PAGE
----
It’s a real disappointment, XIII. This reviewer’s hand was hovering, twitching over the trusty book of journalistic clichés, with full intent of jumping towards the old reliable ‘style over substance’. And yet it soon became clear that such a move would be folly. For XIII is that rarest of beasts; it’s got both style and substance.
It is, though, the style element of it that gets you first. Think of a game as a living, breathing comic book and you’re heading in the right direction. XIII’s narrative is pushed along with comic book style cut scenes, yet not in the static, Max Payne style. Here, frames on the comic can come alive, the camera can zoom in and out, a big ‘Thump’ will appear if a baddie falls a long distance; in short there’s some smashing work.
The reason for this approach becomes clear when you jump into the game proper, as the in-game graphics all follow a cel-shaded approach. While this enhances the comic book feel, on consoles in particular cel shading has resulted in some quite bland visuals once the novelty has worn off. Not true here. Clearly, for a team of graphic designers, XIII has been a labour of love. It’s been worth it.
What ultimately counts, of course, is the game at the heart of it all. Fortunately, this one’s excellent, with just a few slight niggles. It’s a first person action adventure, which puts you in the role of special agent XIII. Only problem is, when we see him for the first time, his memory has gone, save for a few flashbacks. These flashbacks become more vivid as you get further into the game, and it’s genuinely a damn sight more interesting than the usual ropey plot that holds these things together.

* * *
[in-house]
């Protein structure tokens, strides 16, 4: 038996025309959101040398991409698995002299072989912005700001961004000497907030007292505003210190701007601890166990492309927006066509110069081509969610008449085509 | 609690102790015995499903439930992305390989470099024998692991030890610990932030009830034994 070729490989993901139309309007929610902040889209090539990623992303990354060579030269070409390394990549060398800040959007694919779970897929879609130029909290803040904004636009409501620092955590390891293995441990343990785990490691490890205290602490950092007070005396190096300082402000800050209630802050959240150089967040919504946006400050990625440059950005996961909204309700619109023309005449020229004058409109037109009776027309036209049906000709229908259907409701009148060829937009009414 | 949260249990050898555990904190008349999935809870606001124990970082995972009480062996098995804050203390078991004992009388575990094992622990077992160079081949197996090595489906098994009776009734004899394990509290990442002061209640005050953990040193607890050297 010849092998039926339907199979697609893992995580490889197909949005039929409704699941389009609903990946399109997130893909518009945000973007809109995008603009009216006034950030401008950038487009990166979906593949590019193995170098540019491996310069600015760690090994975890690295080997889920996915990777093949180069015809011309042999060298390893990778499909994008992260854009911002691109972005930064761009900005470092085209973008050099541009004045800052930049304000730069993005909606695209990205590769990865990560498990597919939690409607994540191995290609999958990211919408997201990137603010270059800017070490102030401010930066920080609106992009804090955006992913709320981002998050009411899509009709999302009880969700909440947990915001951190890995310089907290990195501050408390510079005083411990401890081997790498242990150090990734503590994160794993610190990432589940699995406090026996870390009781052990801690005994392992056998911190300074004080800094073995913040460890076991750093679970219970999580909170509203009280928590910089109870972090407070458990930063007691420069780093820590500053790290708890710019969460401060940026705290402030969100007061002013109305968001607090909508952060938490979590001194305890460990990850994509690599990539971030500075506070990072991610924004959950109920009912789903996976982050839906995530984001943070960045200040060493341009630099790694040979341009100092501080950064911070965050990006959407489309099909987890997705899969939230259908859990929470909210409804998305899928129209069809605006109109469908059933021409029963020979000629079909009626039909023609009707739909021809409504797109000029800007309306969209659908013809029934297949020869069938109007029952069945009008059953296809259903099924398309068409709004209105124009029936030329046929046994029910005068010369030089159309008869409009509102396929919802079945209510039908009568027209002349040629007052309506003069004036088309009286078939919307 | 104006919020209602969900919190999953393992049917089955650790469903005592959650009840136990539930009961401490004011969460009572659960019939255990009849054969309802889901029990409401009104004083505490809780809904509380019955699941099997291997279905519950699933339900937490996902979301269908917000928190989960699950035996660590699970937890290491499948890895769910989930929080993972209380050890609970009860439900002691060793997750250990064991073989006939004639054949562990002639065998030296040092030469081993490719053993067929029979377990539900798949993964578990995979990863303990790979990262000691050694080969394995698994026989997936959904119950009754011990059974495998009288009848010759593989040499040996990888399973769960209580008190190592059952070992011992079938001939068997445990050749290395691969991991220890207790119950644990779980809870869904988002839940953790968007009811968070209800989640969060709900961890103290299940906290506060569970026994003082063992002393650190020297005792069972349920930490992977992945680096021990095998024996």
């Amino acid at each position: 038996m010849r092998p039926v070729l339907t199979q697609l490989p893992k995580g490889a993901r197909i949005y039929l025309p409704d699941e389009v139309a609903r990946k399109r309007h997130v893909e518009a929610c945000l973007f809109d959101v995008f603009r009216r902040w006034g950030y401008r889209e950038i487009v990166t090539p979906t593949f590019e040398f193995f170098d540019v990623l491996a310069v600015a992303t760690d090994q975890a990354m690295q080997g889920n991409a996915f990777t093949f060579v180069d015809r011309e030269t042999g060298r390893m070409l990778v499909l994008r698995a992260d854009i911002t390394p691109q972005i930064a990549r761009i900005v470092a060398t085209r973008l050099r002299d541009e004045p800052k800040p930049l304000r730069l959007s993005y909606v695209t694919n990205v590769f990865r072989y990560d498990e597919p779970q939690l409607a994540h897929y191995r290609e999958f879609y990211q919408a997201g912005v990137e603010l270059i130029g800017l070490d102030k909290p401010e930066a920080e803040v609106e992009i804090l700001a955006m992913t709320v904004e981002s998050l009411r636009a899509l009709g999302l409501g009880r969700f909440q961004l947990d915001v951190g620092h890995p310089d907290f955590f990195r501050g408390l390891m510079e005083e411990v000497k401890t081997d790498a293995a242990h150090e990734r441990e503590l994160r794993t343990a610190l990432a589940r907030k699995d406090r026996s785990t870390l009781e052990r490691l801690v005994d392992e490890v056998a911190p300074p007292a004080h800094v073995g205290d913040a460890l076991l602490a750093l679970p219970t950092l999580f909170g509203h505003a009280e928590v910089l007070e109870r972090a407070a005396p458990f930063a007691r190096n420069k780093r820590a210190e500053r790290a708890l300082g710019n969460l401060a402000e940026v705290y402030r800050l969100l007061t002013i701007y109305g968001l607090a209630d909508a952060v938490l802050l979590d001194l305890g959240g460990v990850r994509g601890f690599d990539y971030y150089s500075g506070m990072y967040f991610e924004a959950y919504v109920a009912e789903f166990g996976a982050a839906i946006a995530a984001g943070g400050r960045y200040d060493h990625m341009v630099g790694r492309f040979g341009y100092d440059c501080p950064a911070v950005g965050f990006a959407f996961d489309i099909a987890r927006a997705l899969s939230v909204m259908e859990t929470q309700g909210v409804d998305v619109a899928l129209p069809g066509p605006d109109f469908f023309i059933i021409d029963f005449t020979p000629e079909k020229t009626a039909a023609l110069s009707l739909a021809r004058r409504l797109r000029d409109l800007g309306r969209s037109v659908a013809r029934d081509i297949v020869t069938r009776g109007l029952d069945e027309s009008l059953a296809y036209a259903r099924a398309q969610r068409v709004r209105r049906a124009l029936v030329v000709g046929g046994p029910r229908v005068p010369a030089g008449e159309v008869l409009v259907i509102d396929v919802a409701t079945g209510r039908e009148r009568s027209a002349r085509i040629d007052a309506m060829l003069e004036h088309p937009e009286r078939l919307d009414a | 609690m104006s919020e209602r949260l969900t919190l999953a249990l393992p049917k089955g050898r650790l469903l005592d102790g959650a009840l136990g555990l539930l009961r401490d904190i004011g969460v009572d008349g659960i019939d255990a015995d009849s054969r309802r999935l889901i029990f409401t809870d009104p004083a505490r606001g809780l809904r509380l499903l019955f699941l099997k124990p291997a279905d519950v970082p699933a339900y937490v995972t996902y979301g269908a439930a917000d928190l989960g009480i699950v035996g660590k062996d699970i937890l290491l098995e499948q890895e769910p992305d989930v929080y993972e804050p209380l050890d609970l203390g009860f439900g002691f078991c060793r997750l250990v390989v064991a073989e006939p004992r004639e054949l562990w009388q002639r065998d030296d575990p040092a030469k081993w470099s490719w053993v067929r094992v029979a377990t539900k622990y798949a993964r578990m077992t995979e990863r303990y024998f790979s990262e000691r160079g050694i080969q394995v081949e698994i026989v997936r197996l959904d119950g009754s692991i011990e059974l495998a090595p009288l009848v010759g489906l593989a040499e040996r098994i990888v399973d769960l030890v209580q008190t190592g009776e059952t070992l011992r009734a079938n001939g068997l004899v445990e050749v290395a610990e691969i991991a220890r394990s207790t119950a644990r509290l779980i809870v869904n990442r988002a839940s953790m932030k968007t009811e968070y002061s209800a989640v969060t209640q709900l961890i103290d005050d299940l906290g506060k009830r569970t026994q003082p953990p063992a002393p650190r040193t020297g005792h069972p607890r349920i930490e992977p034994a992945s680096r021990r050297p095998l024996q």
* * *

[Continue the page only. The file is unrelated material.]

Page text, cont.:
The gameplay is a tasty cocktail of lots of shooting, a bit of puzzle solving, plenty of stealth and a healthy sprinkling of tension. It doesn’t always encourage the all-guns blazing approach; take early in the game, for example, when you need to get yourself a hostage to act as a human shield against people you’re forbidden to shoot. Or later on, when you have to disable four generators without alerting guards. That means not only must you be careful about who you kill, you need to make sure they won’t be seen either. It certainly keeps you thinking.
While XIII goes on the shelves at a time when Halo, Unreal Tournament 2004 and Max Payne 2 are also screaming for your cash, it’s to the eternal credit of the developers that it still demands to be played. It’s one of the most thoughtful, well designed and thuddingly enjoyably games of the year. It might be occasionally lacking in the AI department, and it may be at heart be a more standard game than it first appears, but it’s forced this scribe to buy a different book of clichés.